Welcome to the 'Academic Skills' Guide.
The ability to identify, locate and evaluate information is essential for your studies. As you progress through your course you will be expected to research and explore new topics for yourself and move to a more independent way of studying and learning.
You can test and improve your skills by using Skills4Study – our interactive e-learning resource. It offers a mix of tips, advice and practice to help you develop your study skills. Log in to Moodle and click on the Skills4Study link on the library page.
If you’ve been given a reading list then this is the best place to start. If you don’t have a reading list to help you – think about what kind of information you need and the best place to find it.
Why not try the 'Subject Guide' links within LibGuides?
For a general introduction to a subject ,a text book might be the best option. If you need up-to-date, in-depth information; a journal article might be better than a book.
The catalogue allows you to search for the title of a book, journal etc.
Use the catalogue when you know what you are looking for e.g books, journals on a reading list. Search the catalogue for the title of the book or journal (NOT the chapter or article title).
Use the catalogue to search for books, journals, DVDs on a certain topic.
Items can be found using an Author, Title or keyword search or by combining searches using the advanced search option.
You can test and improve your skills by using Skills4Study – our interactive e-learning resource. It offers a mix of tips, advice and practice to help you develop your study skills.
Log in to Moodle and click on the Skills4Study link on the library page.
For more advice on finding information ask the library staff!
Many information sources, particularly academic material are not indexed by search engines like Google. A Google search will retrieve an enormous number of results, and many will be irrelevant, or non-scholarly material.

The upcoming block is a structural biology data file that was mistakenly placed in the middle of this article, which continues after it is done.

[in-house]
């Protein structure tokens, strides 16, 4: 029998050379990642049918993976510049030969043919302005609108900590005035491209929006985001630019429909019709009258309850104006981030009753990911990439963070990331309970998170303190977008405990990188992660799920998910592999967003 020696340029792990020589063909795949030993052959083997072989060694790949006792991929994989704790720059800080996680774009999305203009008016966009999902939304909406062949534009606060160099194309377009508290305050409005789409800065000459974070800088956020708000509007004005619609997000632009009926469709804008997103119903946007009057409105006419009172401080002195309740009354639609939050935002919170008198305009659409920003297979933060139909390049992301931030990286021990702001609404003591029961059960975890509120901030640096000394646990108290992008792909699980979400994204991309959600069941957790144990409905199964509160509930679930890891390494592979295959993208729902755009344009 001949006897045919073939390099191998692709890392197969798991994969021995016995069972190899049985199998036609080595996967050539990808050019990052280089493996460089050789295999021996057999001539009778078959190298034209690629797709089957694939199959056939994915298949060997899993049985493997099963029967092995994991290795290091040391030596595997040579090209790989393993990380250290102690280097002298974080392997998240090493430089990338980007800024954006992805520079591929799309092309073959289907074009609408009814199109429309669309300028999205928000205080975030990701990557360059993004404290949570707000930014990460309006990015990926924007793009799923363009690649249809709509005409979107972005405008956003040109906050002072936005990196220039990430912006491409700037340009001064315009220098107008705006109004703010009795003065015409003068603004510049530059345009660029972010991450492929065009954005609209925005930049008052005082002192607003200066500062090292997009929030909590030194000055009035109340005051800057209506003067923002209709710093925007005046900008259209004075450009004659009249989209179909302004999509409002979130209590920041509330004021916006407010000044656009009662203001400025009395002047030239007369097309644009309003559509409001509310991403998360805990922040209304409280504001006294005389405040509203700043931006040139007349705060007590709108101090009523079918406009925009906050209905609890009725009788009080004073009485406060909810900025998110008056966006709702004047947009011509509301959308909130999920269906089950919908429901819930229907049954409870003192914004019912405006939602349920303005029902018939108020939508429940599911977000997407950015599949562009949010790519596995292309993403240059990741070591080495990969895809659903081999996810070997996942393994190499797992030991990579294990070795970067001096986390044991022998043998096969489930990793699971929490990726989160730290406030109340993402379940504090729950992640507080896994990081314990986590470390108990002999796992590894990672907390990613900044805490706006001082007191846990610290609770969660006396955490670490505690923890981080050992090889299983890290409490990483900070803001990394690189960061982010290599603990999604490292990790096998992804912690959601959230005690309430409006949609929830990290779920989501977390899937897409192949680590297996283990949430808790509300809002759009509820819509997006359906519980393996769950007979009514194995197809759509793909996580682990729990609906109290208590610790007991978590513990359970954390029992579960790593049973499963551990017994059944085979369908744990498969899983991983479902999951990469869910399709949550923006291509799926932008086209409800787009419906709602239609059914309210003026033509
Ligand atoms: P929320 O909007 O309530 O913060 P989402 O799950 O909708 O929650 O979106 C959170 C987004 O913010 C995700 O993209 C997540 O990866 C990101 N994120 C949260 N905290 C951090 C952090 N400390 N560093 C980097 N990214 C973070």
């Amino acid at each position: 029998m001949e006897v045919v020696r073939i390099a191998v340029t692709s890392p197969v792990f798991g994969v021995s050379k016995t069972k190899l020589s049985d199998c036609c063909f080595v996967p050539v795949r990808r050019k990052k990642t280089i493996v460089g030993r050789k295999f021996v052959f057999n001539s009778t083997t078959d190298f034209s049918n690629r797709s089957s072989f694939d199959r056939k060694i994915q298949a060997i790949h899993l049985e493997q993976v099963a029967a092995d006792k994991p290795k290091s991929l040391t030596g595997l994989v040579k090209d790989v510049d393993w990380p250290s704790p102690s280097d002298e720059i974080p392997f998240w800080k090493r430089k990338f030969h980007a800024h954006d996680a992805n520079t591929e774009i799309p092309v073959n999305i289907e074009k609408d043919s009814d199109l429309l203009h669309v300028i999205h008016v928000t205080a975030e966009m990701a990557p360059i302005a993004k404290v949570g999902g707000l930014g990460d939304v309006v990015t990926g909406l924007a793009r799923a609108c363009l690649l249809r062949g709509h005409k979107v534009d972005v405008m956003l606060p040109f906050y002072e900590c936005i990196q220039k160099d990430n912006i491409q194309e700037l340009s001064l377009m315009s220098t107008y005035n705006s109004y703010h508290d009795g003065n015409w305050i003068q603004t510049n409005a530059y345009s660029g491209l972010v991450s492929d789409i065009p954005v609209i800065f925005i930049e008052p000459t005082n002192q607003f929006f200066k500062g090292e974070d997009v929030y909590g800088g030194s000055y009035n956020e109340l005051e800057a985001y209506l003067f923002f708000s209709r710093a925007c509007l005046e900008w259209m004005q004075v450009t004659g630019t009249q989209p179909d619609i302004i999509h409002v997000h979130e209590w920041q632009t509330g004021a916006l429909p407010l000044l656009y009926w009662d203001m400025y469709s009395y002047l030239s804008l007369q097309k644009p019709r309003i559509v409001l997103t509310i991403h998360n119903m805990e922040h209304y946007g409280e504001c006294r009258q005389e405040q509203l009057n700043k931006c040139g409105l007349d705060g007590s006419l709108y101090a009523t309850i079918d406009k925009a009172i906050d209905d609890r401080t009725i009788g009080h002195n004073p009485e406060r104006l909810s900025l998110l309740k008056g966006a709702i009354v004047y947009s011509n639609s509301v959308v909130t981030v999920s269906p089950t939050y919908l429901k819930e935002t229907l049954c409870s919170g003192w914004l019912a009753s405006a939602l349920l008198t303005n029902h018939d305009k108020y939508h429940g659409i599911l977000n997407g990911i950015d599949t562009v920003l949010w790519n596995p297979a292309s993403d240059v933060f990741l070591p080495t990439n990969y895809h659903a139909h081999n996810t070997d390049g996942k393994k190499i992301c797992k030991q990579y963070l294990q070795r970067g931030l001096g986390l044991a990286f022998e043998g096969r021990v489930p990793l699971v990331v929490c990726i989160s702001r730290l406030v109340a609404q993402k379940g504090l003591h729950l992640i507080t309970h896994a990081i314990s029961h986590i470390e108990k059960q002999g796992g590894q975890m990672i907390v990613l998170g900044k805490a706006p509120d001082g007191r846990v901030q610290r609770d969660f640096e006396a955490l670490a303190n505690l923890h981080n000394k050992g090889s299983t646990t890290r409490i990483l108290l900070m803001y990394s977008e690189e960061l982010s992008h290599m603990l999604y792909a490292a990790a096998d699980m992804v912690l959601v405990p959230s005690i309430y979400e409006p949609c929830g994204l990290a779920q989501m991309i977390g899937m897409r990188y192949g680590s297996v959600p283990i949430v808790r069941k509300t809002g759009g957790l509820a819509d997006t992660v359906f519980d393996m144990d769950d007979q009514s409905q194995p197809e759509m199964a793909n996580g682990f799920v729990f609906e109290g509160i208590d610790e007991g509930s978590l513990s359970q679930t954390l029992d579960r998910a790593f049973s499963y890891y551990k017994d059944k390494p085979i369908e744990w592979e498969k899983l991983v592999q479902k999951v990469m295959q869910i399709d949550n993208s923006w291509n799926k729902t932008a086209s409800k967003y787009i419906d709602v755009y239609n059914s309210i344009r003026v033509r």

It is very important that you evaluate the information you find online, to ensure it is reliable and suitable for use in academic work.
Intensive study of a text may need slow and careful reading.
General background reading or repetition, or scanning for specific information may only require ‘skim reading’.
Be selective! Evaluate resources to see if they’re worth reading by checking the introduction, contents and bibliography for coverage. Look out for signposts, key words and phrases which summarise the main points: “in conclusion”, “sum up”, “therefore” etc.
I’ve found everything online. Can I just copy and paste?
As well as paying attention to your grammar, punctuation and spelling when writing, you need to acknowledge the sources of information that you have used. This is known as citing references.
See the 'Citing References' tab at the top of the page for more information.
Taking notes can help you absorb ideas – both from books and lectures. Keep your notes succinct and clear and brief and remember to leave space for notes which may occur to you later. Use colours, underline headings, circle key ideas to make notes clearer.
Consider using Mind maps and diagrams to organise your notes in a more visual way – Inspiration mindmap software is available on student PCs.
Always record where your notes come from for future reference.
References for images included within this guide:
Mr Thinktank (2011) Computer cat. [Online] Available at: https://www.flickr.com/photos/tahini/5810915356 (Accessed: 9 October 2019).
Spykster (2011) Book. [Online] Available at: https://www.flickr.com/photos/spykster/6405337533/ (Accessed: 9 October 2019).